Personal connections matter for job seekers, and employee referrals have shown to increase the chances of being hired by nearly 300%. It’s no wonder that you have friends, former colleagues, and even family members asking for referrals for job openings at your company. Being the nice person you are, you want to help these people land their dream job. Before you do, though, it’s important to consider how an endorsement may affect you and your standing. Before you endorse, ask yourself the following questions:
Would They be a Good Fit for the Role and Culture?
Companies may be willing to ignore a small skills gap and workplace experience if you give a glowing endorsement, but presenting someone who is utterly under qualified may raise some eyebrows. For the sake of all involved, you should only recommend someone if they are right for both the role and the workplace culture. Do their skills match those outlined in the job description? Can they thrive in the pace of work and the personality within the office? If you have doubts regarding how they would fit, it’s best to politely say that they should look for other opportunities.
Could You See Yourself Working Well With This Person?
Just because you are friends with someone doesn’t mean you necessarily would want to work with them. One of the most important questions you should ask yourself when considering a referral is if you actually would want to work alongside the person. Could you trust them in a pinch and treat them like any other coworker? This is especially important if you are going to have a senior position over them where you might need to coach them. Also, on a social level, do you want to spend your lunch with them, because at least for the first few weeks, you will be their BFF at work.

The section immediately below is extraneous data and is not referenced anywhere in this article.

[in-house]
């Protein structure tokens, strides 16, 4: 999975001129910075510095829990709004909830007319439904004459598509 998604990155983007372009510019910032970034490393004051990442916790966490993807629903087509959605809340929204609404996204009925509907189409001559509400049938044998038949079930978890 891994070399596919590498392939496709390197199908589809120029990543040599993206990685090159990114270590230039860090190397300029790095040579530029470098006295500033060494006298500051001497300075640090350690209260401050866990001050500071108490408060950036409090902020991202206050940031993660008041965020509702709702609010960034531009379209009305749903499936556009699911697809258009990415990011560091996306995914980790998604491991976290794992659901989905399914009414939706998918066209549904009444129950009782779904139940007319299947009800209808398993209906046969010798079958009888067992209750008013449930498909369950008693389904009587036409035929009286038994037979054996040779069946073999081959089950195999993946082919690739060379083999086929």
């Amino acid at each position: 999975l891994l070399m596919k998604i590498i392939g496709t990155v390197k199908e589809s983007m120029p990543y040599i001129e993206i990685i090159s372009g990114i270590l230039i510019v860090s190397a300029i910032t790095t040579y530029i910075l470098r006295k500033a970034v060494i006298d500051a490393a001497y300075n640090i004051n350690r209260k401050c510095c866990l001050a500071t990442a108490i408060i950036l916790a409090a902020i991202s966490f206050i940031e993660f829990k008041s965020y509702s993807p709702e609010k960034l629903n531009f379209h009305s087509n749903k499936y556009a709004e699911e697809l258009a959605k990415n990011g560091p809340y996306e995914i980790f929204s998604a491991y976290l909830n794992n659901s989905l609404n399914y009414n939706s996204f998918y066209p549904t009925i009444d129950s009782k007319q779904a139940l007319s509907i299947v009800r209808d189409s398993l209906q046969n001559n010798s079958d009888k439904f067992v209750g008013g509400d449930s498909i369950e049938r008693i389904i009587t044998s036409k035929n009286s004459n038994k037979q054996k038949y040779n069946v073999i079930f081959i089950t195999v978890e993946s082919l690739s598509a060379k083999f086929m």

How Could This Endorsement Affect Your Professional Life?
There are some definite upsides to referring a candidate who gets hired (bonuses, attention, and reputation), but what happens if things go poorly? Maybe the interview was a disaster, or, even worse, they are hired and fizzle out within the first week. Putting your name behind an endorsement can be risky, especially if your word is one of the main reasons they were hired. It’s one thing if your referral gets their resume read, but if you are using your clout to schedule an interview, be sure that you are willing to put your name and reputation behind the candidate.
If Things Don’t Work Out, How Could This Affect Your Relationship With The Person?
Could a referral cost you a friend or alienate a family member? It’s important that the person you are referring knows that you are simply getting their resume to the decision maker, and that there are no promises that they will even get a call back.
How to Gracefully Refuse to Endorse
It’s hard to tell a friend or family member no, but one effective strategy is to give them a reason this isn’t a good fit and then give them an alternative way that you can help. For instance, if they’re not qualified, you could tell them, “I know they’re very serious about only considering candidates with (list skills your friend doesn’t have). What you should do, though, is try AppleOne. They helped me with my career search, and I’m sure they could help you find a job that you are better qualified for. Would you like me to send you my hiring advisor’s contact information or forward your resume to them for you?”